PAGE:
We are constantly dealing with expectations from both internal and external sources.

The internal ones come from our past and our own good intentions. I expect my kids to be well-mannered, so I look good in public. So when they act like children will, freely expressing their emotions — often loudly — in public, I get triggered!

After all, what kind of mother can’t control her kids? A bad one, right? What am I not doing right that they are misbehaving in public? It doesn’t help when my husband starts threatening Number Three (who just glares back defiantly), adding to the entire ruckus. Such a dysfunctional family we are!

To top it all off, a friend walks up to me, going: “Hi! I wasn’t sure if it was you till I recognised your husband.” My angry scowl turns into a sheepish grimace. I wished I could turn back time to escape the embarrassment. What a lousy mother, wife, and human being I am!

(See also: Parental Stress, Anxiety, and Burnout: are they happening to you?)

Solution #2: Reflect

Once I recognised that expectations are standards that set me up for upsets, I began to identify them. Tip: Look for your triggers.

Once I understood why I needed my kids to be well-behaved (it was for me, really, not them), and removed that expectation, it was like a load was lifted. They are their own person, and they should be free to express themselves!

Once I acknowledged that I was an imperfect mother, I was free to admit to my kids that I will make mistakes in parenting them. And that we were on this journey together. They too began to be free from the fear of making mistakes. We were now free to fail, and learn. Again, and again, and again!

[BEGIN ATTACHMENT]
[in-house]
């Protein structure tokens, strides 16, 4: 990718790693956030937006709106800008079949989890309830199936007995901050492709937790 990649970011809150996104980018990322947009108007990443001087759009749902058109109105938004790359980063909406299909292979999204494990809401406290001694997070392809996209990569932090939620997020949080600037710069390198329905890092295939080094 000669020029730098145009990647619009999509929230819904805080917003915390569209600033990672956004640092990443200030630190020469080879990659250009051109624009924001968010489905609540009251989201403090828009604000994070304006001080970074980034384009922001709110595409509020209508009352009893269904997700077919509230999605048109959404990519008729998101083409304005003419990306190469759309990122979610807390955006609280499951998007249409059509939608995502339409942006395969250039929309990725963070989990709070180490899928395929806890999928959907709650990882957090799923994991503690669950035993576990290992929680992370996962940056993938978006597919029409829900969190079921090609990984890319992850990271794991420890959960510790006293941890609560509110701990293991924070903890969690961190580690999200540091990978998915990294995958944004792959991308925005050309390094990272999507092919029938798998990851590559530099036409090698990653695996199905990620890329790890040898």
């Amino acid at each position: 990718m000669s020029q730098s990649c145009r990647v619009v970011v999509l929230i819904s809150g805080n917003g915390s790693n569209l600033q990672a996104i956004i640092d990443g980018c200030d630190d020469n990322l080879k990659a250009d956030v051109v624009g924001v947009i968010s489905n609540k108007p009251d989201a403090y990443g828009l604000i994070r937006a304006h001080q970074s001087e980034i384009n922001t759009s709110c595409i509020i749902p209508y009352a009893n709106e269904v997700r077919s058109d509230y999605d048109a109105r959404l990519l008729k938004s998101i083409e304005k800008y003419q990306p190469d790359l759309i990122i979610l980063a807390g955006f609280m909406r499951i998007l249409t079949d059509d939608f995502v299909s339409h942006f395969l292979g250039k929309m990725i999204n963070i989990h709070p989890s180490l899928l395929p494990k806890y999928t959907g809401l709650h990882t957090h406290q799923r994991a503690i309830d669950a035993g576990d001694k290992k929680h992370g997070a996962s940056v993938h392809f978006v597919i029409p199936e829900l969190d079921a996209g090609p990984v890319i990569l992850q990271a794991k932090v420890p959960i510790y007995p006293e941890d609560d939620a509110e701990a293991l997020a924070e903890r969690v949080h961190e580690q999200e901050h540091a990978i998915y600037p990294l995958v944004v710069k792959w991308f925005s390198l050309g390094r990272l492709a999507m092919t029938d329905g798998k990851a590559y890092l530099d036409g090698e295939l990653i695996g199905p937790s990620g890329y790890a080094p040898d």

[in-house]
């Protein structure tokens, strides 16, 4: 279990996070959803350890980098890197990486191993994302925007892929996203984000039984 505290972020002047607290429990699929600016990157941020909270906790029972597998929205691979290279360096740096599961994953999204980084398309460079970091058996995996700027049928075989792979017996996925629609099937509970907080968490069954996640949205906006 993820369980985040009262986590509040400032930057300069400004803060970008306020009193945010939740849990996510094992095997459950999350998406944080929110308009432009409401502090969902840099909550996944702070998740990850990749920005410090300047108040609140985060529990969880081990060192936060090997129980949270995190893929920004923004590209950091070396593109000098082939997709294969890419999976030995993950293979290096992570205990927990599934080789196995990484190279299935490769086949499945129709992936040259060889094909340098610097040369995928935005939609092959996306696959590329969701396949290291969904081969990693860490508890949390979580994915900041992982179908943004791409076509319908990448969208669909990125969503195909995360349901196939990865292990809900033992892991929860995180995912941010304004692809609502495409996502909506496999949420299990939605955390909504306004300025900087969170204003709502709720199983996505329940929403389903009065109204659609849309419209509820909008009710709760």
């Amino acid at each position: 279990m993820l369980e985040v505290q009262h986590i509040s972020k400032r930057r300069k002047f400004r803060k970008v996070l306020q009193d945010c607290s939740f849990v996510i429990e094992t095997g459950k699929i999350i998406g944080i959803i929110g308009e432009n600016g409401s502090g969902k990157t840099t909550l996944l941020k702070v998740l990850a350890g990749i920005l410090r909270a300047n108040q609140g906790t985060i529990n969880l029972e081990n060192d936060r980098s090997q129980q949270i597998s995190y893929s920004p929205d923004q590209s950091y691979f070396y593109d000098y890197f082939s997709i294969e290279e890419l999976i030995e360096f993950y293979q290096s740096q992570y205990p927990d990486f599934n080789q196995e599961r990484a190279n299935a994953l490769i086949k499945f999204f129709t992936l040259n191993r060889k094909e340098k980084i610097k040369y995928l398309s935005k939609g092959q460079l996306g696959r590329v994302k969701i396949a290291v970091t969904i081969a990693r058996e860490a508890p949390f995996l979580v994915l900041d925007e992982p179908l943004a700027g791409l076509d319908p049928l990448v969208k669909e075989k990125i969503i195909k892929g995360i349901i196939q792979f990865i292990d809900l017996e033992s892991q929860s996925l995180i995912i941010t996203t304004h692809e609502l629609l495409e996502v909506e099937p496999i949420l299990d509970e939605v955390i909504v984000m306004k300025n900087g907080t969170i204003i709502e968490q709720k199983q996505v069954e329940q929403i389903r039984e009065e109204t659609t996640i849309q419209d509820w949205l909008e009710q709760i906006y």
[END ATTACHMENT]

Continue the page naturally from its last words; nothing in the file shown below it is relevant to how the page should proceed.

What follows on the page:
Once I relinquished the need to be right, I could embrace my imperfect husband and respond to him with compassion. And he to me. After all, we are both on OJT — on-the-job training!

Once I dealt with my need to look good in front of others, I didn’t mind people witnessing my less-than-perfect moments. Those moments don’t define who I am. Neither does anyone else’s expectations.

A for Advice

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Well-intended or otherwise, advice would send me spiralling into self-doubt and anxieties.

“Your breast milk is not enough. You’re starving your poor child, that’s why she’s crying. Just use powdered milk. There’s no shame in using formula.”

I glared at my mother-in-law and wanted to tell her to shut up. Yet I couldn’t help wondering if she was right. Was I starving my child by persisting with my intention to breastfeed exclusively? Maybe my milk supply was just not enough…

“You shouldn’t co-sleep with your child. That’s so unhealthy. They should have their own room.”

I second-guessed myself. Was I ‘spoiling’ my child? I loved how I could catch up on more sleep without having to shift my infant to her cot, which would restart the entire process of nursing her to sleep. But was I just being a lazy mother?

(See also: Co-Sleeping: the Big Questions)

Solution #3: Research

As a young mother, I listened to everyone’s well-meaning advice and it just confused me even more. Of course, I wanted the best for my child, but I quickly learnt that what was best could look different because we are all unique. Anchoring my beliefs in research and thinking through what I wanted meant I became more confident in how I wanted to bring my kids up.

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Don’t Let Mummy Guilt Hold You Back

My parenting styles and choices may not match with what’s mainstream, and may not be accepted by my elders. But I’m willing to take the chance because I decided to shake off the shackles of mummy guilt!

Each day going forward, I make the best choices that I know how at that moment. It may change tomorrow, with new information, but for now, I’m celebrating my imperfect motherhood, and enjoying every minute of it.

You can too!